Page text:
‘Insanely Disrespectful’: NFL Network Lambasted After Cutting To Commercial During Franco Harris Tribute

Saturday night in Pittsburgh was nearly perfect for football fans who filled Acrisure Stadium to watch the action and remember an NFL great, but those watching the NFL Network’s broadcast of the much-anticipated halftime ceremony soon became incensed. 

The Steelers Christmas Eve matchup against the Las Vegas Raiders was more than a game — it was a memorial for former running back Franco Harris, who tragically died last week at 72 just days before the celebration of his Hall of Fame career. 

At halftime, the broadcast showed Harris’ widow Dana Dokmanovich and son Dok on the field holding his No. 32 jersey before the stadium announcer instructed fans to turn their attention to the jumbotron for a special video tribute to Harris. That’s when the NFL Network decided to cut to commercial. 

WATCH:

Viewers saw the Franco Harris jersey retirement ceremony. But when a video tribute was played at Acrisure Stadium, NFL Network went to commerical. pic.twitter.com/lqHGwRteLm

— Awful Announcing (@awfulannouncing) December 25, 2022

Dozens of NFL fans and commentators took to social media to voice their displeasure with the football network’s badly timed commercial break. 

“I think @nflnetwork should issue an apology to everyone watching the Steelers game,” Pittsburgh-area sports reporter and anchor Emily Giangreco tweeted. “To go to commercial and not show the video montage of Franco Harris’ jersey retirement is insanely disrespectful. Even if it was a mistake, you should have immediately dumped out of the break.”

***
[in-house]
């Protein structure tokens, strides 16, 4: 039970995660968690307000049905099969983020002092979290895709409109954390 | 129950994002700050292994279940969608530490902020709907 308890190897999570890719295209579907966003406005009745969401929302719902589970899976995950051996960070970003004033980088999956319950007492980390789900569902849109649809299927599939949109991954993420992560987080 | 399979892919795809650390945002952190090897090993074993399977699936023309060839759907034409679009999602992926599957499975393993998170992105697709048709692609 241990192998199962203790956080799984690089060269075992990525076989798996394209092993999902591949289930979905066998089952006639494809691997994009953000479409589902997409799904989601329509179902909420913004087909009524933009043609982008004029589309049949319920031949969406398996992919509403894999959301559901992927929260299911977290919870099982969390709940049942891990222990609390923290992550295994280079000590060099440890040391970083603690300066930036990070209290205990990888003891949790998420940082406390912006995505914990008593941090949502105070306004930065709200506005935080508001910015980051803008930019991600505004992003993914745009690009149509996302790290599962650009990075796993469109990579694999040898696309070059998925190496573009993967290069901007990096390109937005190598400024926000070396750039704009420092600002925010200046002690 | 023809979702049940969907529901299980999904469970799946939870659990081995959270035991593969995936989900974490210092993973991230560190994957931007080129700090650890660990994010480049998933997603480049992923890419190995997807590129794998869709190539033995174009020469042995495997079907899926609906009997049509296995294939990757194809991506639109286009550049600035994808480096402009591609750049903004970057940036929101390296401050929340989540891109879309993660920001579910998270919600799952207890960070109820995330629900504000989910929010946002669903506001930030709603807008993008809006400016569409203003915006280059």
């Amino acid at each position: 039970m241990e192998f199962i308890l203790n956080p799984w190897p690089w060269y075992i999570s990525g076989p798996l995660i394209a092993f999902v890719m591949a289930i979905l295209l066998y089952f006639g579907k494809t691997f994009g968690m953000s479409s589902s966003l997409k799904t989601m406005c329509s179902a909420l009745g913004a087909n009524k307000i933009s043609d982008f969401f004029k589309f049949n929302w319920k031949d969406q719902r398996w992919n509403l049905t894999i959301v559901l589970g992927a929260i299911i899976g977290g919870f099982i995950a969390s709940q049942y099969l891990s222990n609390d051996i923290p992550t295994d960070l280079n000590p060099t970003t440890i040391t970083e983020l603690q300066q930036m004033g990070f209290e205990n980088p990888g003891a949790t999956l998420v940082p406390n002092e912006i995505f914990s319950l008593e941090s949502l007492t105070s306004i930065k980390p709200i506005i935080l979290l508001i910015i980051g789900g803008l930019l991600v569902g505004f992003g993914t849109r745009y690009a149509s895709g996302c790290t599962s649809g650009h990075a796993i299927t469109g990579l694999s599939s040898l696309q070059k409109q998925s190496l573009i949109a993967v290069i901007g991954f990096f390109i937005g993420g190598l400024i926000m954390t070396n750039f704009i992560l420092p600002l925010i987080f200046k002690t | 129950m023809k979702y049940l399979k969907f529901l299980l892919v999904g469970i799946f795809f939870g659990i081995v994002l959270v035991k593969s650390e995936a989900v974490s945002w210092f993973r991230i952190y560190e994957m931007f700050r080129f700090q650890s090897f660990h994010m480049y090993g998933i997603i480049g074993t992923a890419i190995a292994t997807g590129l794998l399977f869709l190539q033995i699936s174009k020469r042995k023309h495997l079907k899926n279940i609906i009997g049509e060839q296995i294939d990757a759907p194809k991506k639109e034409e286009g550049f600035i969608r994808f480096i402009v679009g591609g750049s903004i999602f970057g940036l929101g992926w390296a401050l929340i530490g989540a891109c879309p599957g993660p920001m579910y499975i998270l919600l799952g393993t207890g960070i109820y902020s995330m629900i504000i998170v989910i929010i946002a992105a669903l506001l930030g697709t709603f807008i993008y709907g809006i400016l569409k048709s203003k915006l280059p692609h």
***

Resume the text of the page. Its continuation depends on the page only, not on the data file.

“What a terrible gaffe by NFL Network … cutting away to commercial right after the stadium announcer introduces Franco Harris highlights on the scoreboard. Really bad decision,” former news sports director Jim Crandell said

Spectrum News reporter and Steelers fan Andrew Havranek called the move “insulting,” saying the NFL Network’s commercial break cut out an important memorial to Harris. 

The Steelers capped off the memorable night with a fourth-quarter comeback, beating the Raiders on a last-minute touchdown when quarterback Kenny Pickett found fellow rookie George Pickens with a 15-yard dart to the back of the end zone.

Harris, who played his college ball at Penn State, began his career with the Steelers in 1972 after being picked in the first round of the NFL draft. He was named offensive rookie of the year and went on to be a nine-time Pro Bowler and MVP of Super Bowl IX. But it was the miraculous shoestring catch of a deflected pass from Terry Bradshaw during his rookie year in a playoff game against the Oakland Raiders that remained his defining career moment.

Harris retired in 1985 and was inducted into the NFL Hall of Fame five years later. Despite his legendary exploits, Harris was famously humble.

“You see, during that era, each player brought their own little piece with them to make that wonderful decade happen,” Harris said during his Hall of Fame speech in 1990. “Each player had their strengths and weaknesses, each their own thinking, each their own method, just each, each had their own. But then it was amazing, it all came together, and it stayed together to forge the greatest team of all times.”

Greg Wilson contributed to this report. 

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